We all have these moments when the course of action isn’t totally clear. In these circumstances, you may want to consider calling a trusted colleague to discuss an issue. Just remember to keep the identity of the client in-question out of the conversation to maintain confidentiality.
Therapists who have been in the profession a long time can attest that there are many situations that lead us to contemplate what the best answer is. This is why it’s important to know your code of ethics, refresh your knowledge in ethics, talk to associates and evaluate what is the best way to handle the situation.
Case Example for Scope of Practice Referrals
Several years ago, I had a therapist email me and ask for assistance on how to handle a situation that began to make her feel uncomfortable. She stated she had a client who was obese. The client’s health had been declining over the years and the therapist had concern over her weight and found it difficult to manage administering therapy due to her escalating medical issues.
Additionally, she had concern over the weight limit of her massage table and whether she was able to achieve therapeutic results any longer. There were several steps to get into the office and the therapist had serious concerns the client could navigate the steps safely. The therapist didn’t know how to handle the situation as there wasn’t anything that addressed obesity in any reference books.
She didn’t want to discriminate, truly cared about her client and wanted to refer her to a facility that was better equipped to meet her needs: elevator in the building, adjustable tables and therapists trained in medical massage. When she suggested going to another facility, the client insisted she didn’t want another therapist.
This is a sensitive issue and one that if not handled correctly, could cause personal injury. If a solution wasn’t found, it could jeopardize the therapist’s reputation or cause a lot of hard feelings.
Since the therapist had already established a good therapeutic relationship with the client and had an ability to have an open rapport, she needed to have a personal conversation about how they needed to work together to find the right solution that could bring about the best possible outcome for her.
Having established trust within the client-therapist relationship can help the therapist avoid misunderstandings and avoid liability.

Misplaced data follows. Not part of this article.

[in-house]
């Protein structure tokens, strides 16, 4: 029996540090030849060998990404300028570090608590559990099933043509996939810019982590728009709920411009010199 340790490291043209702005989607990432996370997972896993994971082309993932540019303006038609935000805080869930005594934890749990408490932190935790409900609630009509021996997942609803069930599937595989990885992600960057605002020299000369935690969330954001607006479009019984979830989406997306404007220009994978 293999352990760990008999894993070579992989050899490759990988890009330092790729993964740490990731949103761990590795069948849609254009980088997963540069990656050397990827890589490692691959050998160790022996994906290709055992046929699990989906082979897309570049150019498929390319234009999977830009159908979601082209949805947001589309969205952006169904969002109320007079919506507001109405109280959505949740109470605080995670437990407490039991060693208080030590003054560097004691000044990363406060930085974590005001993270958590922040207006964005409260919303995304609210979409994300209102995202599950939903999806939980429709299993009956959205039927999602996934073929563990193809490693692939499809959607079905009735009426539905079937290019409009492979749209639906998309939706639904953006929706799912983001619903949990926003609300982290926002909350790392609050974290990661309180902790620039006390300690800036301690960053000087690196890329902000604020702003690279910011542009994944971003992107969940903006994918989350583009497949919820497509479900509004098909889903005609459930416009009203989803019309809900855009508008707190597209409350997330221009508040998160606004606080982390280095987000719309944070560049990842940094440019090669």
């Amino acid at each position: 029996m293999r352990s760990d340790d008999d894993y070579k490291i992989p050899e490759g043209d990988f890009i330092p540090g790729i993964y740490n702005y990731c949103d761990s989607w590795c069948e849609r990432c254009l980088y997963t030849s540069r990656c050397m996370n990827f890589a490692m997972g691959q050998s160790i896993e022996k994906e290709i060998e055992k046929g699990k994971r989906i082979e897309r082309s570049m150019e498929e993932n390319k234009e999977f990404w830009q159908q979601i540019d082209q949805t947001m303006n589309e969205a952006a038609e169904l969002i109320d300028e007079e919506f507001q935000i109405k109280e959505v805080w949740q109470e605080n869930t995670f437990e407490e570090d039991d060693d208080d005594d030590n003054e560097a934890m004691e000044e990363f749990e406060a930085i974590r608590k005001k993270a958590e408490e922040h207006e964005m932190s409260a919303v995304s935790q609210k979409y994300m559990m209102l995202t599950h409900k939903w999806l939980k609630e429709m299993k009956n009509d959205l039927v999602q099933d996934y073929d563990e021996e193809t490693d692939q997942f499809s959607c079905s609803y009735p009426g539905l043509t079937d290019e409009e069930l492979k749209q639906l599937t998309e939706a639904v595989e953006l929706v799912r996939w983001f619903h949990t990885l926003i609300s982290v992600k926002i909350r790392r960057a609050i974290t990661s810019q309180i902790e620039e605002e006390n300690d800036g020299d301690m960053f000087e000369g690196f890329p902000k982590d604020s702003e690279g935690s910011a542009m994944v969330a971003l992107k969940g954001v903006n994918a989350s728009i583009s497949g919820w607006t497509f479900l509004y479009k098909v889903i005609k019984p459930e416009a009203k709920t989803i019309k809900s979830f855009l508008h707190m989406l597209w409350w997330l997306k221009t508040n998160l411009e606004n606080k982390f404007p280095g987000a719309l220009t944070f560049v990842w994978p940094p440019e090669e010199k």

The NCBTMB Code of Ethics clearly tells us to; “respect the boundaries and integrity of each person and, therefore, not engage in any sexual conduct or activities … ” and to “respect a client’s boundaries with regard to privacy, disclosure, exposure, emotional expression, beliefs … ”
The therapist is responsible to maintain professional boundaries and not staying within them, may put themselves in a situation that can be misinterpreted.
For example, touch on the table may be viewed differently than touch off the table. Over-sharing during a therapy session can change the nature of the relationship. Discussing inappropriate topics can make the client uncomfortable. Challenging a client’s belief may put the client on guard. Asking invasive questions that have nothing to do with the therapy session can lead to the client never coming back. Staying true to office policies and procedures helps the therapist to prevent topics and conversation that result in transference or countertransference.
In transference, the therapist is viewed like someone familiar to the client. Counter-transference occurs with the therapist reflecting back to the client in a way that is familiar to them. There is a redirection of emotions on both sides that can confuse the relationship. Recognition by the therapist that transference or countertransference is occurring is important so it can be stopped.
A good rule is to put curiosity and self-interest aside and adhere to your scope of practice, meaning, do what you have been trained to do, massage therapy, and steer clear of any conversation that may develop into an unhealthy one.
For example; Tanya is a 33-year-old cyclist who came to the office to alleviate pain in her neck. She is bright, friendly and is very health conscious. During a therapy session, Tanya reveals she lost her mother in a car accident two-months ago. She began to cry as she shared her mother was her best friend. The therapist, in turn, shared that she also lost her mother and is empathetic.
She told Tanya that she often talks to her clients about her personal loss and feels she can be helpful in sharing how she overcame the depression and sadness that comes with someone’s passing. They talked at length and before the session was over, they seemed to have developed a bond (here is where transference and counter-transference can begin). Tanya feels comforted and the therapist feels needed.